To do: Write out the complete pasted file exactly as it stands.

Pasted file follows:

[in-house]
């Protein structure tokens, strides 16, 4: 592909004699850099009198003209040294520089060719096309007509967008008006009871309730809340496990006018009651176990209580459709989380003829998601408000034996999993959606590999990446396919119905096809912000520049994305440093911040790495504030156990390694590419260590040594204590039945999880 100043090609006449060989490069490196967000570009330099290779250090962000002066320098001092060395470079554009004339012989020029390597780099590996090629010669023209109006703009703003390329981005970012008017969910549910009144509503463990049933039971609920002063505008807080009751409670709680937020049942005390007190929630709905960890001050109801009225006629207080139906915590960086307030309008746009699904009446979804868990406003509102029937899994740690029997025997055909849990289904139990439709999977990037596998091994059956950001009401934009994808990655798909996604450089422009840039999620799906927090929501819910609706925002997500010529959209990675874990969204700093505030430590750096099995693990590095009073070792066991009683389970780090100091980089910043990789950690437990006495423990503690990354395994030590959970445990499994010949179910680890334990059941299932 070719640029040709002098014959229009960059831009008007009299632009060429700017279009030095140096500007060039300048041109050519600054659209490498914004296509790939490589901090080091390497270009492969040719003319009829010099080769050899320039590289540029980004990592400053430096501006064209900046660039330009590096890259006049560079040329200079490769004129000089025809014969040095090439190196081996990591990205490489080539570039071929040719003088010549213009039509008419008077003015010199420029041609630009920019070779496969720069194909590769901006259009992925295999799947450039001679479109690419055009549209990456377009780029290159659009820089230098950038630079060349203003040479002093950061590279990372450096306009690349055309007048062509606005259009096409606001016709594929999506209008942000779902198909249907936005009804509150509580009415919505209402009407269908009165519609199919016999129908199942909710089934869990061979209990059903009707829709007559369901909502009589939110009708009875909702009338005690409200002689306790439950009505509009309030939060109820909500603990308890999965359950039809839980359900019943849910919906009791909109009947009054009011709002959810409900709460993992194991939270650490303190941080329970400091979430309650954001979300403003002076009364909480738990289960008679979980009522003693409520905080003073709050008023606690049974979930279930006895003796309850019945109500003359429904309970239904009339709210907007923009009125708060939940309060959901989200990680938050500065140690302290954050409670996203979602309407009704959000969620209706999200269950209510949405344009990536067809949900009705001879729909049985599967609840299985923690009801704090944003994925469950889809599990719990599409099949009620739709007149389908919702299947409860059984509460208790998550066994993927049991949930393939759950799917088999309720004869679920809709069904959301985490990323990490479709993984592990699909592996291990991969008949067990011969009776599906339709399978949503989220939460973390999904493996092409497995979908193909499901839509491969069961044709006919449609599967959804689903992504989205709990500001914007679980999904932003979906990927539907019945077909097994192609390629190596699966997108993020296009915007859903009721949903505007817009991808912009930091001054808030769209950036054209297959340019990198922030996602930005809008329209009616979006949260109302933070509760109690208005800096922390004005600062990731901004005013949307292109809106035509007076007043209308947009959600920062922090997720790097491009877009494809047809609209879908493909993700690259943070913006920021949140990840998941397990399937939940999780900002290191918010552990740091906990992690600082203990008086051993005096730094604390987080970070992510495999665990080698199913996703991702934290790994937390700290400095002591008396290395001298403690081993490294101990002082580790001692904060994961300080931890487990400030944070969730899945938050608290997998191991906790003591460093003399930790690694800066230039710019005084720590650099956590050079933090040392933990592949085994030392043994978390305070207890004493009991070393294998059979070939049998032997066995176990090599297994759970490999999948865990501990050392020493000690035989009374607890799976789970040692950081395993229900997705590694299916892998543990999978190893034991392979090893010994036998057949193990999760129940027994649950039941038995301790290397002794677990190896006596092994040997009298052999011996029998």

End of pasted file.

[in-house]
């Protein structure tokens, strides 16, 4: 592909004699850099009198003209040294520089060719096309007509967008008006009871309730809340496990006018009651176990209580459709989380003829998601408000034996999993959606590999990446396919119905096809912000520049994305440093911040790495504030156990390694590419260590040594204590039945999880 100043090609006449060989490069490196967000570009330099290779250090962000002066320098001092060395470079554009004339012989020029390597780099590996090629010669023209109006703009703003390329981005970012008017969910549910009144509503463990049933039971609920002063505008807080009751409670709680937020049942005390007190929630709905960890001050109801009225006629207080139906915590960086307030309008746009699904009446979804868990406003509102029937899994740690029997025997055909849990289904139990439709999977990037596998091994059956950001009401934009994808990655798909996604450089422009840039999620799906927090929501819910609706925002997500010529959209990675874990969204700093505030430590750096099995693990590095009073070792066991009683389970780090100091980089910043990789950690437990006495423990503690990354395994030590959970445990499994010949179910680890334990059941299932 070719640029040709002098014959229009960059831009008007009299632009060429700017279009030095140096500007060039300048041109050519600054659209490498914004296509790939490589901090080091390497270009492969040719003319009829010099080769050899320039590289540029980004990592400053430096501006064209900046660039330009590096890259006049560079040329200079490769004129000089025809014969040095090439190196081996990591990205490489080539570039071929040719003088010549213009039509008419008077003015010199420029041609630009920019070779496969720069194909590769901006259009992925295999799947450039001679479109690419055009549209990456377009780029290159659009820089230098950038630079060349203003040479002093950061590279990372450096306009690349055309007048062509606005259009096409606001016709594929999506209008942000779902198909249907936005009804509150509580009415919505209402009407269908009165519609199919016999129908199942909710089934869990061979209990059903009707829709007559369901909502009589939110009708009875909702009338005690409200002689306790439950009505509009309030939060109820909500603990308890999965359950039809839980359900019943849910919906009791909109009947009054009011709002959810409900709460993992194991939270650490303190941080329970400091979430309650954001979300403003002076009364909480738990289960008679979980009522003693409520905080003073709050008023606690049974979930279930006895003796309850019945109500003359429904309970239904009339709210907007923009009125708060939940309060959901989200990680938050500065140690302290954050409670996203979602309407009704959000969620209706999200269950209510949405344009990536067809949900009705001879729909049985599967609840299985923690009801704090944003994925469950889809599990719990599409099949009620739709007149389908919702299947409860059984509460208790998550066994993927049991949930393939759950799917088999309720004869679920809709069904959301985490990323990490479709993984592990699909592996291990991969008949067990011969009776599906339709399978949503989220939460973390999904493996092409497995979908193909499901839509491969069961044709006919449609599967959804689903992504989205709990500001914007679980999904932003979906990927539907019945077909097994192609390629190596699966997108993020296009915007859903009721949903505007817009991808912009930091001054808030769209950036054209297959340019990198922030996602930005809008329209009616979006949260109302933070509760109690208005800096922390004005600062990731901004005013949307292109809106035509007076007043209308947009959600920062922090997720790097491009877009494809047809609209879908493909993700690259943070913006920021949140990840998941397990399937939940999780900002290191918010552990740091906990992690600082203990008086051993005096730094604390987080970070992510495999665990080698199913996703991702934290790994937390700290400095002591008396290395001298403690081993490294101990002082580790001692904060994961300080931890487990400030944070969730899945938050608290997998191991906790003591460093003399930790690694800066230039710019005084720590650099956590050079933090040392933990592949085994030392043994978390305070207890004493009991070393294998059979070939049998032997066995176990090599297994759970490999999948865990501990050392020493000690035989009374607890799976789970040692950081395993229900997705590694299916892998543990999978190893034991392979090893010994036998057949193990999760129940027994649950039941038995301790290397002794677990190896006596092994040997009298052999011996029998």